May 15, 2024 - Discussions about default rates are becoming more relevant as the reality of a higher-for-longer interest rate environment sets in. They often manifest in headlines or press interviews that may appear inconsistent or raise eyebrows. Given this disconnect, it’s helpful to understand the methodologies used by the various ratings agencies and index providers to calculate default rates, as they not only may differ, but also potentially create misleading conclusions.

This is particularly true in the case of private corporate credit (i.e., leveraged, secured corporate loans made by nonbanks). Private corporate credit does not benefit from a market-standard sample that can be used to draw meaningful conclusions. This is due to a lack of public ratings and variability in the number of private corporate credit loans that are privately rated, receive credit estimates by a ratings agency or are otherwise tracked. Moreover, as is the case with broadly syndicated loans, the types of defaults included in the private corporate credit loan default analysis can significantly impact the default rate.

Below, we look at the published default rates for Fitch, S&P, Proskauer, Lincoln International and KBRA DLD’s private corporate credit universes and their respective approaches to their analysis. (Note: Fitch, S&P and KBRA calculate their default rates on a trailing-12-month (TTM) basis updated monthly, and, as such, they reflect the size of the universe 12 months prior rather than the current size. Proskauer and Lincoln consider defaults on a point-in-time, quarterly basis (i.e., defaults occurring with a given quarter).)


Fitch’s universe includes about 300 middle market loans (borrowers with less than $100M in EBITDA) for which it provides private ratings. These loans are largely direct lending term loans. Additionally, Fitch notes that the defaults in the portfolio are selective (conversion of interest to payment-in-kind (PIK)/deferred payment) and conventional (missed payment). Covenant defaults are excluded. The default rate for this universe was about 3.7% in 2023 by issuer count, up from 2.9% in 2022.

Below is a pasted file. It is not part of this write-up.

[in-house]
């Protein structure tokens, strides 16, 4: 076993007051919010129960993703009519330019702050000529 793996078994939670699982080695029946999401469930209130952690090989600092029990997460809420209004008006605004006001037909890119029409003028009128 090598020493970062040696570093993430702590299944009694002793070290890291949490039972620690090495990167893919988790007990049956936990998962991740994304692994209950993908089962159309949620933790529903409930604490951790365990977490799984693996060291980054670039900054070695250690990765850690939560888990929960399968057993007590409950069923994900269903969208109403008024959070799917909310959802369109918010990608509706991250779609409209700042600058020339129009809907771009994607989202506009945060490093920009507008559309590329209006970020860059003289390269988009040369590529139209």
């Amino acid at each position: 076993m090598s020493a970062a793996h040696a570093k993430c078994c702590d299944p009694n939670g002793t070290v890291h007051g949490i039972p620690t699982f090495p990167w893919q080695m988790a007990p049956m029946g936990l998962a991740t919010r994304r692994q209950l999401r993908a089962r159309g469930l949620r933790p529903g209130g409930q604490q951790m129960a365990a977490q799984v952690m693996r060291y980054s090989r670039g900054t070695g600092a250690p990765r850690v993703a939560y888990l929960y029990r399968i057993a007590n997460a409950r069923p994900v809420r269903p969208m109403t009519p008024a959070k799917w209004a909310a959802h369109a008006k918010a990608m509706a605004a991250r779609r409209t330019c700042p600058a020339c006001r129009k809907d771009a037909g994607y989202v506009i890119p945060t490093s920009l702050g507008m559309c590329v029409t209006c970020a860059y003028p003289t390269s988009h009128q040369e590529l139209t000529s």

Standard & Poor’s

S&P’s proxy universe is based on credit estimates rather than private ratings and is larger than Fitch’s at about 2,800 borrowers. As with Fitch’s rate, this calculation includes selective defaults (any measure taken by the borrower/out-of-court restructuring for which the lender is not adequately compensated, including PIK conversion/deferred payment, amend-to-extend, scheduled amortization waiver and covenant breach) and conventional (missed payment, bankruptcy filing) defaults. S&P calculates the default rate at 5.37% in 2023 by issuer count, up from 3.07% in 2022. Excluding selective defaults, the default rate drops significantly to 0.87% in 2023 and 0.54% in 2022.


Proskauer’s Private Credit Default Index tracks about 980 senior secured and unitranche loans across all major industries with EBITDA sometimes exceeding $1 billion. It includes conventional defaults (missed payment and bankruptcy) and selective defaults (amendments in anticipation of a default, covenant breaches and loans otherwise in default if the default is material and expected to continue for more than 30 days). The rate was 1.6% in 4Q23 by issuer count, down from 2.06% in 4Q22. 

Lincoln International

Lincoln International observes private corporate credit loan defaults through its Senior Debt Index, which tracks more than 500 middle market, direct lending loans. It defines defaults as covenant breaches only. The default rate was 3.4% in 4Q23 weighted by value, down from 4.2% in 4Q22.


KBRA DLD’s Index contains 2,400 companies financed by direct lending loans (i.e., senior secured term loans of at least $20 million that exclude characteristics of BSL loans). The calculation includes conventional defaults (e.g., missed payments and bankruptcies) and certain selective defaults (e.g., distressed debt exchanges and/or restructurings) while excluding other selective defaults (e.g., PIK/deferred payments and technical defaults such as covenant breaches). The default rate was 2.3% in 2023 based on issuer count. (KBRA does not track data prior to 2023.)

A key takeaway is that the default rate is dependent on how inclusive the default set is. Including selective defaults – covenant defaults in particular – is likely to give the appearance of elevated risk in private credit deals. A larger headline number belies the fact that the private credit market still relies on covenants whereas the broadly syndicated market is effectively covenant-lite. This distinction in market structure creates more opportunities for defaults in private credit if technical defaults are included.

On the flip side, looking exclusively at conventional defaults tells a different story (as evidenced in the S&P results). The lower percentage of defaults derived from taking only conventional defaults into account is a function of one of the attributes of private credit: smaller lender groups that can be nimbler in supporting a stressed company resulting in consensual deals that help to avoid liquidity crunches or bankruptcy. Bottom line, a default rate is only useful if properly understood.

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